U.S. v. Boykin, No. 11-4061

Decided Feb. 28, 2012

Walter Lee Boykin, Jr. pawned a rifle at a gun shop in Greensboro, North Carolina. When he later tried twice to redeem the firearm, he lied on the ATF form by asserting that he had never been convicted of a felony. He was arrested and pleaded guilty to one count of being a felon in possession of a firearm and two counts of making false statements to a firearms dealer. His sentence range would have been 37–46 months but the district court used information on the presentence report (PSR) to find he had committed previous violent felonies and was subject to a sentence enhancement under the Armed Career Criminal Act (ACCA).

One previous conviction for second-degree murder was uncontested. However, a later conviction for second-degree murder and assault with a deadly weapon were listed on the PSR as occurring on separate occasions, allowing them to be counted as separate ACCA predicate offenses. The facts of the offenses, however, demonstrated that they occurred during the same criminal act. As a result of applying the ACCA, Boykin’s sentence was increased to 180 months.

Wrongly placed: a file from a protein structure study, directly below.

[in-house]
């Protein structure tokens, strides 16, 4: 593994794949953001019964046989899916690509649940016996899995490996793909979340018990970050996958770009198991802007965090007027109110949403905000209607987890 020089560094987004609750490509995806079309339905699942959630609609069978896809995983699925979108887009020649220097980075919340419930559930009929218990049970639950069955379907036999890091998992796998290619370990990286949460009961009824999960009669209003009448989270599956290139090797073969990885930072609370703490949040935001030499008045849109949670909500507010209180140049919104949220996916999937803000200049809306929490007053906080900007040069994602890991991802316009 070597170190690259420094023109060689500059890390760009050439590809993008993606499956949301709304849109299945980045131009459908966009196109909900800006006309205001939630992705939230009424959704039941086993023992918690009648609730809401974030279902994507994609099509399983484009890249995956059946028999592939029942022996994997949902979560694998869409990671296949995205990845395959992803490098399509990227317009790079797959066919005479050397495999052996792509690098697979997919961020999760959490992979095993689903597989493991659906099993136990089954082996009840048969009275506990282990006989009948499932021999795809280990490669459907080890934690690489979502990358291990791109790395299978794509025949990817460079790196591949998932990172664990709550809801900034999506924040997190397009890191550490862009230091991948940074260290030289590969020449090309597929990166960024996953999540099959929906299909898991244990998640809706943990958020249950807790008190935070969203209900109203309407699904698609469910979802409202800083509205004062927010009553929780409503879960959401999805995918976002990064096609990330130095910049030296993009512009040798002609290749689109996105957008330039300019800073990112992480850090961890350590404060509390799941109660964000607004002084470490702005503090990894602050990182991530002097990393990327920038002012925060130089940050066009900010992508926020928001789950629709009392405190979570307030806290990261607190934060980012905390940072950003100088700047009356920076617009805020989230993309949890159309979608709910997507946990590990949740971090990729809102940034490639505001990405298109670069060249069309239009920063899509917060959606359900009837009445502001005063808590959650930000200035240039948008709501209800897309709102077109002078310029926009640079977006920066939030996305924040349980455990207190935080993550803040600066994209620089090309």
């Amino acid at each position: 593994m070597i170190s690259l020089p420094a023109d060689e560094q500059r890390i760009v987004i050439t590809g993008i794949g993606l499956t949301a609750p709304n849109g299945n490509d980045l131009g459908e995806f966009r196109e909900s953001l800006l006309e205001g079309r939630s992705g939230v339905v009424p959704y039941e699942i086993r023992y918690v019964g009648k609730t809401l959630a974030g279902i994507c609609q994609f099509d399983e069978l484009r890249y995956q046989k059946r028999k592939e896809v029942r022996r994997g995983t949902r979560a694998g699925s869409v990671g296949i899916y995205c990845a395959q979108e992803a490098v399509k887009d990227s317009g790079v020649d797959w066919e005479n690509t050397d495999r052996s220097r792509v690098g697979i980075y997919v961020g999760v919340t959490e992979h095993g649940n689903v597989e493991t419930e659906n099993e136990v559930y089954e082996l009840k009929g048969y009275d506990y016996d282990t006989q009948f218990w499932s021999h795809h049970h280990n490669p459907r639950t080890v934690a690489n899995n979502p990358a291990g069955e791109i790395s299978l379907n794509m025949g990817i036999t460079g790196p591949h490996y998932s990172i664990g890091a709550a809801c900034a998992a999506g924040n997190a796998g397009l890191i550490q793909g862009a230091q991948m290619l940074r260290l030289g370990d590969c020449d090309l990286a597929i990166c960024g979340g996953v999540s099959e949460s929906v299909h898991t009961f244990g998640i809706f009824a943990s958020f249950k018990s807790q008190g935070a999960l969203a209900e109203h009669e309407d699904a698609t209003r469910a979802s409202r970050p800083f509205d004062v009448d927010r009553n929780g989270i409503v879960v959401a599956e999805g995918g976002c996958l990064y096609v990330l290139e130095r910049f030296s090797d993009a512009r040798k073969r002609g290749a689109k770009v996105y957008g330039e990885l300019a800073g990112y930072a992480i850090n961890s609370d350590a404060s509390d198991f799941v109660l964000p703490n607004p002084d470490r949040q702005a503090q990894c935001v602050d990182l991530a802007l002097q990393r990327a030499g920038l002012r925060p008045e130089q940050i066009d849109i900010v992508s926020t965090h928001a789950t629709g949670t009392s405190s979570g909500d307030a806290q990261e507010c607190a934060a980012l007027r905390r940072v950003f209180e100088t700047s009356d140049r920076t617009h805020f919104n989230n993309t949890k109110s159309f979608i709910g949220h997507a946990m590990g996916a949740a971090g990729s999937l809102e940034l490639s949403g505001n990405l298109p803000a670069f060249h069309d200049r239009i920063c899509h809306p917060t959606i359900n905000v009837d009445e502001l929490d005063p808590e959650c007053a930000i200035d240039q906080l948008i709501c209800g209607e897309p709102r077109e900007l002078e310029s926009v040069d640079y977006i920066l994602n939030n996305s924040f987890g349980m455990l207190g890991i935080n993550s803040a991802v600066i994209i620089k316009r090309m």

On appeal, the Fourth Circuit vacated the sentence and remanded for further proceedings. The court recognized that Boykin had failed to properly object to using the PSR to determine his sentence. Nonetheless, using the PSR’s statement of facts regarding the second incident to determine they constituted separate offenses was plain error. While using a PSR to find ACCA predicate offenses is not error, doing so without ensuring that the report used “the earmarks of derivation from Shepard-approved sources” constituted a plain error that resulted in a “miscarriage of justice.”

Full Opinion

-C. Alexander Cable

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